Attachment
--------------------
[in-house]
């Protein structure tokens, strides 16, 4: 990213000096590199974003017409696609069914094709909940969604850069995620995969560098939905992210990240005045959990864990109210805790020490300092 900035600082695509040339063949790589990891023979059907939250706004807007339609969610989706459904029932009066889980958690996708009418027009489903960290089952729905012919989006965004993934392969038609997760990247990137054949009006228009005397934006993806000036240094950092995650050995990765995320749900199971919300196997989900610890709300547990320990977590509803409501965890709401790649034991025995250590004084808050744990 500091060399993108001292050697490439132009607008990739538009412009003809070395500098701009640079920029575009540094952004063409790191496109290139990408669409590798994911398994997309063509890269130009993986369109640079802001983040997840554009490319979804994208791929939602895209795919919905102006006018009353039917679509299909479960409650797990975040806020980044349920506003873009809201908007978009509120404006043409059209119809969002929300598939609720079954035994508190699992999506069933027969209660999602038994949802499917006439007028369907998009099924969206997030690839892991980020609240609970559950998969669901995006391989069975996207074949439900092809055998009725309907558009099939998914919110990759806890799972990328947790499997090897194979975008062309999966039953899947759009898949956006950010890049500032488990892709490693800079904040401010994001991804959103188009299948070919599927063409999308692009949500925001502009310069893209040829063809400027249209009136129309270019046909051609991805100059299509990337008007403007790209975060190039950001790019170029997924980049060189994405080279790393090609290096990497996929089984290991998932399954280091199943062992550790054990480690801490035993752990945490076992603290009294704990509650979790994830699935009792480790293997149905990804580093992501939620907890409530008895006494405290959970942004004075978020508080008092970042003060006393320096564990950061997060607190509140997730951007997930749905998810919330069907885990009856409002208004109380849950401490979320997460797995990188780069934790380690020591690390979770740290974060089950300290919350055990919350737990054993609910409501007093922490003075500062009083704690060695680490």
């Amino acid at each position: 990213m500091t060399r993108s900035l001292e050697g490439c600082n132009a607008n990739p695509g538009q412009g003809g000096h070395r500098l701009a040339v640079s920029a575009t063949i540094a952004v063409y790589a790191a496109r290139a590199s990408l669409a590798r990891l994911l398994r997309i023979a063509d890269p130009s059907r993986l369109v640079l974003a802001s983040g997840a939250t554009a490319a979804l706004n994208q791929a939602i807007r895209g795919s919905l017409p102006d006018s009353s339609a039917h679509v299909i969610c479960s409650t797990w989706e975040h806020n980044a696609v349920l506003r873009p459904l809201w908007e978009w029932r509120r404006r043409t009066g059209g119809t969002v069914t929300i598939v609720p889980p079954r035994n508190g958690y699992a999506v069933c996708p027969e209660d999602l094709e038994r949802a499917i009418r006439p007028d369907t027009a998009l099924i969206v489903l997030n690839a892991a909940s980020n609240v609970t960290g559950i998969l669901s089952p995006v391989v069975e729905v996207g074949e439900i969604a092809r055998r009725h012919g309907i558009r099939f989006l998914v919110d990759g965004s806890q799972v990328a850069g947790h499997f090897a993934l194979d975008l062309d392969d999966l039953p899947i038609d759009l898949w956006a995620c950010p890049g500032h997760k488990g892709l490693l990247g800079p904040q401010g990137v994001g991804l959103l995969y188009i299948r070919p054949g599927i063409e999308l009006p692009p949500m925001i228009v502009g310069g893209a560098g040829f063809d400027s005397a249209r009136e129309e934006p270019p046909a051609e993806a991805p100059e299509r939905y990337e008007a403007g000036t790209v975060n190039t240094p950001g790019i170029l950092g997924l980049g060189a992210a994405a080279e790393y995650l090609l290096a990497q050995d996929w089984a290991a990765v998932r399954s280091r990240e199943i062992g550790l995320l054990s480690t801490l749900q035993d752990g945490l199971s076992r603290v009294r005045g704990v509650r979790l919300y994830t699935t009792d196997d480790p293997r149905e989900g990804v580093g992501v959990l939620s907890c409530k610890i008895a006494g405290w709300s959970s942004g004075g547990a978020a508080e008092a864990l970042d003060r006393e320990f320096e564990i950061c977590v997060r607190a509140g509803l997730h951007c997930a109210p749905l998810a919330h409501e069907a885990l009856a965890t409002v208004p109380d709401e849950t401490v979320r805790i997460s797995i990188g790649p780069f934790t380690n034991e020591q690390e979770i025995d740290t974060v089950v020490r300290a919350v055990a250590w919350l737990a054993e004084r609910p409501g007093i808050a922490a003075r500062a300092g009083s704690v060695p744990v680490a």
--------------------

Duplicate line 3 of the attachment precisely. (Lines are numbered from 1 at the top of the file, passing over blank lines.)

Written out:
């Amino acid at each position: 990213m500091t060399r993108s900035l001292e050697g490439c600082n132009a607008n990739p695509g538009q412009g003809g000096h070395r500098l701009a040339v640079s920029a575009t063949i540094a952004v063409y790589a790191a496109r290139a590199s990408l669409a590798r990891l994911l398994r997309i023979a063509d890269p130009s059907r993986l369109v640079l974003a802001s983040g997840a939250t554009a490319a979804l706004n994208q791929a939602i807007r895209g795919s919905l017409p102006d006018s009353s339609a039917h679509v299909i969610c479960s409650t797990w989706e975040h806020n980044a696609v349920l506003r873009p459904l809201w908007e978009w029932r509120r404006r043409t009066g059209g119809t969002v069914t929300i598939v609720p889980p079954r035994n508190g958690y699992a999506v069933c996708p027969e209660d999602l094709e038994r949802a499917i009418r006439p007028d369907t027009a998009l099924i969206v489903l997030n690839a892991a909940s980020n609240v609970t960290g559950i998969l669901s089952p995006v391989v069975e729905v996207g074949e439900i969604a092809r055998r009725h012919g309907i558009r099939f989006l998914v919110d990759g965004s806890q799972v990328a850069g947790h499997f090897a993934l194979d975008l062309d392969d999966l039953p899947i038609d759009l898949w956006a995620c950010p890049g500032h997760k488990g892709l490693l990247g800079p904040q401010g990137v994001g991804l959103l995969y188009i299948r070919p054949g599927i063409e999308l009006p692009p949500m925001i228009v502009g310069g893209a560098g040829f063809d400027s005397a249209r009136e129309e934006p270019p046909a051609e993806a991805p100059e299509r939905y990337e008007a403007g000036t790209v975060n190039t240094p950001g790019i170029l950092g997924l980049g060189a992210a994405a080279e790393y995650l090609l290096a990497q050995d996929w089984a290991a990765v998932r399954s280091r990240e199943i062992g550790l995320l054990s480690t801490l749900q035993d752990g945490l199971s076992r603290v009294r005045g704990v509650r979790l919300y994830t699935t009792d196997d480790p293997r149905e989900g990804v580093g992501v959990l939620s907890c409530k610890i008895a006494g405290w709300s959970s942004g004075g547990a978020a508080e008092a864990l970042d003060r006393e320990f320096e564990i950061c977590v997060r607190a509140g509803l997730h951007c997930a109210p749905l998810a919330h409501e069907a885990l009856a965890t409002v208004p109380d709401e849950t401490v979320r805790i997460s797995i990188g790649p780069f934790t380690n034991e020591q690390e979770i025995d740290t974060v089950v020490r300290a919350v055990a250590w919350l737990a054993e004084r609910p409501g007093i808050a922490a003075r500062a300092g009083s704690v060695p744990v680490a």